Asian demand is especially strong in the increasingly important China. The Chinese strong cultural affinity and love affair with gold (primarily due to a distrust of Chinese paper money) shows no signs of abating. Indeed, it may be accelerating as was seen in the recent figures from the Shanghai Gold Exchange and customs in China and now reports (including from CNTV – the national TV station of the People's Republic of China) of shortages of raw gold or unrefined gold. China, now the largest producer of gold in the world is seeing its gold mines struggle to cater for surging Chinese demand. The raw gold trade has been growing by up to 30% per annum and demand has leapt in recent months leading to a developing raw gold shortage in China. The industry in China expects only 27,000 tonnes of raw gold can be delivered this year. That is way below the estimated demand of 50,000 tonnes. A potential supply shortage of 23,000 tonnes of gold is a large amount of gold in the small gold bullion market which is tiny versus equity, bond and derivative markets. It is infinitesimal when compared to the $4,000 billion a day traded in currency markets.
Markets worldwide are negative this morning on the news of a possible increase in European bank capital levels while U.S. futures are still in positive territory. The U.S. Treasury Dept. has announced that it will publically grade mortgage providers on response quality to homeowners that need payment reductions. Italian bank equities dropped on UBI Banca announcing a €1B capital increase in order to boost its core Tier 1 capital. As a result of the announcement, speculation that other banks would follow suit resulted in a selloff in the equity markets. Increases in commodity prices sent New Zealand’s February trade balance surging to +NZD194MM v -NZD3MM prior, making it the country’s first trade surplus in eight months. Japan’s Vice Finance Minister said yesterday that the government may have to abandon a planned five percentage point cut in corporate taxes to help pay for earthquake damage. PM Kan followed that up today signaling that multiple government spending plans may be needed to pay for disaster rebuilding.
- Fed’s Bullard Says QE2 Exit Debate Likely ‘Key’ 2011 Issue (Bloomberg)
- Obama Defends Libya Fight (WSJ)
- Radiation Found Outside Japan Reactor, Signaling Meltdown (Bloomberg)
- Radioactive Flood in Japan Reactor Tunnels (FT)
- SEC focusing on hedge funds that outperform “market indexes by 3% on a steady basis.” (Securities Docket)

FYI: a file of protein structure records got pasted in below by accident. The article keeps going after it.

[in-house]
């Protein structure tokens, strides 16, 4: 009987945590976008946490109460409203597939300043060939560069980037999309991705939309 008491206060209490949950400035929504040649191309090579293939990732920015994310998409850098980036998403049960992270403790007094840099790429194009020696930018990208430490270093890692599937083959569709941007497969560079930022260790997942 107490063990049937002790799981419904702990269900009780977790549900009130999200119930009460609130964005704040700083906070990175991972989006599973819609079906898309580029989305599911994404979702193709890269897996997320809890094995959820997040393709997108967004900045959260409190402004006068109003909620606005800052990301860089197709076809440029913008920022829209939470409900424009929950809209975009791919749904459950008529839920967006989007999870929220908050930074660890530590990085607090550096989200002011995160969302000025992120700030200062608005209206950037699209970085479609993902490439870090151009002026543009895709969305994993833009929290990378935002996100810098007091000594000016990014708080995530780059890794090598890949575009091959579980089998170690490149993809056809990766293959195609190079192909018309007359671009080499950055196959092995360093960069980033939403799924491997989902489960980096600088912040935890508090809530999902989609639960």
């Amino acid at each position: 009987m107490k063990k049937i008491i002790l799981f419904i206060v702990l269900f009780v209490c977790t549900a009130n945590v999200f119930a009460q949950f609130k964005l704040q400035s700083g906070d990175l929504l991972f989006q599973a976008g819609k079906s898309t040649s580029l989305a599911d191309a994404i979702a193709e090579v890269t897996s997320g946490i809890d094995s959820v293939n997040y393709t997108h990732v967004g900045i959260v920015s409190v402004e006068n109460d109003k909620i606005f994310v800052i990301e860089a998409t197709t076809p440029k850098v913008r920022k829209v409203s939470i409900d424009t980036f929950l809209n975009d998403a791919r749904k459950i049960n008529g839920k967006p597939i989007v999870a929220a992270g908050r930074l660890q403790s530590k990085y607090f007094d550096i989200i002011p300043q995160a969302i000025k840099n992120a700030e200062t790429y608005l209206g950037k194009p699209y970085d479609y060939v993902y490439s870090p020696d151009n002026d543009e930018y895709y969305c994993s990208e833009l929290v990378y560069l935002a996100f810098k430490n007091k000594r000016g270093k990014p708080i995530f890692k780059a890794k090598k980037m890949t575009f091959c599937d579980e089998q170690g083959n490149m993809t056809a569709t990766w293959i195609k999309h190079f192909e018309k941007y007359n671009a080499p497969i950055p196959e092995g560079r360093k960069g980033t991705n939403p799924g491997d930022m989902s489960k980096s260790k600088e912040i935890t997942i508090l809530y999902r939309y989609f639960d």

- Schaeuble Sees Portugal Seeking Bailout, Handelsblatt Reports (Bloomberg)
- Budget negotiations breaking down (WaPo)
- Democrats, White House Said to Back $20 Billion of Additional Budget Cuts (Bloomberg)
- A Requiem for Detroit (WSJ)
Almost all Americans have heard Franklin Roosevelt’s speech to Congress on Dec. 8, 1941: “Yesterday, Dec. 7, 1941 — a date which will live in infamy — the United States of America was suddenly and deliberately attacked by naval and air forces of the Empire of Japan … I ask that the Congress declare that since the unprovoked and dastardly attack by Japan on Sunday, Dec. 7, a state of war has existed between the United States and the Japanese Empire.” It was a moment of majesty and sobriety, and with Congress’ affirmation, represented the unquestioned will of the republic. There was no going back, and there was no question that the burden would be borne. True, the Japanese had attacked the United States, making getting the declaration easier. But that’s what the founders intended: Going to war should be difficult; once at war, the commander in chief’s authority should be unquestionable.
With so much changing in Fukushima on a daily basis, it is easy to lose track of what is happening on any given day. In fact, some like Zero Hedge are now weary of reporting Fukushima news due to expectations of a full detraction within half an hour or so, after someone is discovered to have no idea what a decimal comma is, or another is simply lying, in ongoing efforts to spread confusion. Which is why the following Q&A from Reuters on the latest situation in the radioactive power plant is a useful recap for virtually everyone, even though most likely the party line, not to mention "fact" will change shortly.
In the second day full of Fed president speeches we hear from St. Louis hawk James Bullard who spoke in Prague on recent developments in monetary policy, and delivered remarks titled “U.S. Monetary Policy: Recent Developments” as part of a central bankers panel discussion at the 19th European Banking and Financial Forum in Prague. During his discussion, Bullard explained how the Fed’s second round of
quantitative easing was “a classic easing of monetary policy” and “an
effective tool, even while the policy rate is near zero.” He also
discussed the situation in early 2011, stating that “U.S. growth
prospects remain reasonably good for 2011.” He added that recent global
and domestic events “present considerable uncertainty, but can be
resolved in benign ways.” Finally, Bullard talked about the path to
normalization. “Discussion of the normalization of U.S. policy will
likely return as the key issue in 2011,” he concluded. Overall, the presentation had a not surprisingly hawkish tone. Don't forget it was precisely a year ago that the Fed was being extremely hawkish all over again, with reverse repos flying left and right, and everyone expecting that the economic "growth" was self sustainable, until it wasn't.